Reading Raymond Carver / Mary Frey
When Mary Frey began photographing family, friends, and strangers in her immediate environment in 1979, she was in a state of transition. Her studies in school were finished (she had just received her MFA from Yale), she was undertaking her first teaching assignments, and she was pregnant—with all the attendant responsibilities, duties, worries compelling her to look for meaning in everyday life. Her childhood had occurred under the shadow of imminent nuclear catastrophe, in an America where lifestyle magazines and television give directions on how the "Brave New World" should look and function.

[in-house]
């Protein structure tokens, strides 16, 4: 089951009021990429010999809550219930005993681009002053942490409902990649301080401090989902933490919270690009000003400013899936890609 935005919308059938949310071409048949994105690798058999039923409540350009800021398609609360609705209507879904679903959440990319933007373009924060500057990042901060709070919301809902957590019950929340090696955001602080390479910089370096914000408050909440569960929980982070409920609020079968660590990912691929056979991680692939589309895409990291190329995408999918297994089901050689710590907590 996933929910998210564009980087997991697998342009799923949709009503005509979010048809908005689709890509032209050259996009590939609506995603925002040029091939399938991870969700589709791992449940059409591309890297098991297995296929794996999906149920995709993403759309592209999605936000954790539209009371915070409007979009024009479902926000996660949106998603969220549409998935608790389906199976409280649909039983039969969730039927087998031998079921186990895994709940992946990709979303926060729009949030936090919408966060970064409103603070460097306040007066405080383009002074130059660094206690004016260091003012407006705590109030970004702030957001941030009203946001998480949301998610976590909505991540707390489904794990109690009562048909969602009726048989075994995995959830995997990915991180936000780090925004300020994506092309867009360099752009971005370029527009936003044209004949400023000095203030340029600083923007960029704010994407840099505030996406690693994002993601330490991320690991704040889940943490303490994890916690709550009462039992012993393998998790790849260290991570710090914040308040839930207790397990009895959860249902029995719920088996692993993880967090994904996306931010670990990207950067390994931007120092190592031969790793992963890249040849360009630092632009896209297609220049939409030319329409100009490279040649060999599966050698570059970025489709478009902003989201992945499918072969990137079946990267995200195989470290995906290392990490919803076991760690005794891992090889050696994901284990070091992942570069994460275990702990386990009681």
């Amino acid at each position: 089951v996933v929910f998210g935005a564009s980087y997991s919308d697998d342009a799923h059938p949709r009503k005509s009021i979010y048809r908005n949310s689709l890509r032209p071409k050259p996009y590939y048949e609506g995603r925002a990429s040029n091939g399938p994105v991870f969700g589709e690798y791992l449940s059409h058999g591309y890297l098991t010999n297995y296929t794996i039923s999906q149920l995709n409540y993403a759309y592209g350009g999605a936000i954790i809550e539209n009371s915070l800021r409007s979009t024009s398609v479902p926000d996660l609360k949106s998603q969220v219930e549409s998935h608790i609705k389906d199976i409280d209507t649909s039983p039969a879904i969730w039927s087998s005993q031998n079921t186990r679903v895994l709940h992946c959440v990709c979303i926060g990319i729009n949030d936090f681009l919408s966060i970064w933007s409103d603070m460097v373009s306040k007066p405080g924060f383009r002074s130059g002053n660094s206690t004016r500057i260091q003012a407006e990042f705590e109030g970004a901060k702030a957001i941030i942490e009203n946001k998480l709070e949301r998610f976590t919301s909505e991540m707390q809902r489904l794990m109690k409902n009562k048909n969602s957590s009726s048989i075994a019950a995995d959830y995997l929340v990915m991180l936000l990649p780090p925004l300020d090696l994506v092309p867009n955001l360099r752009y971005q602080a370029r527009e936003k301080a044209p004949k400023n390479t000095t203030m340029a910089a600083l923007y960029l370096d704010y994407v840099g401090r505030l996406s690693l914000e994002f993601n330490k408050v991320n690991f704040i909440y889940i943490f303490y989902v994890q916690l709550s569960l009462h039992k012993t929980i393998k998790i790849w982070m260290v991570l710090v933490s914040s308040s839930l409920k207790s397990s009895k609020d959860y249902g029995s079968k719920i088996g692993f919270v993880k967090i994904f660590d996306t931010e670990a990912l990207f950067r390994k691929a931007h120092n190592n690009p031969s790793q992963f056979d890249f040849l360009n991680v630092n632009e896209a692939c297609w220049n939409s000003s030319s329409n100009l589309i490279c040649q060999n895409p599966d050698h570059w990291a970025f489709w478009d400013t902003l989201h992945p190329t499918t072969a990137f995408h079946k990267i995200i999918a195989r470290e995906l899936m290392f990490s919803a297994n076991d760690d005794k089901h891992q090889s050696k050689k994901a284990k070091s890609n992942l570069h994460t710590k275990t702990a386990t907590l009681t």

And so Mary Frey made peculiar pictures. Technically perfect, between snapshot and staged enactment, they probe intimacy and distance, capturing the charged moments of everyday life with children, adolescents, and adults. Her 4×5 large format camera captured the banality of Middle Class USA, 35 years ago—producing portraits with resonant signifiers of the late 1970s: headphones, Farrah Fawcett posters, 8-track players and other trophies.
Designed by Hannes Wanderer
Published by Peperoni Books, 2017
Hardcover, 96 pages, black and white (tritone), 9.25 × 10.5 inches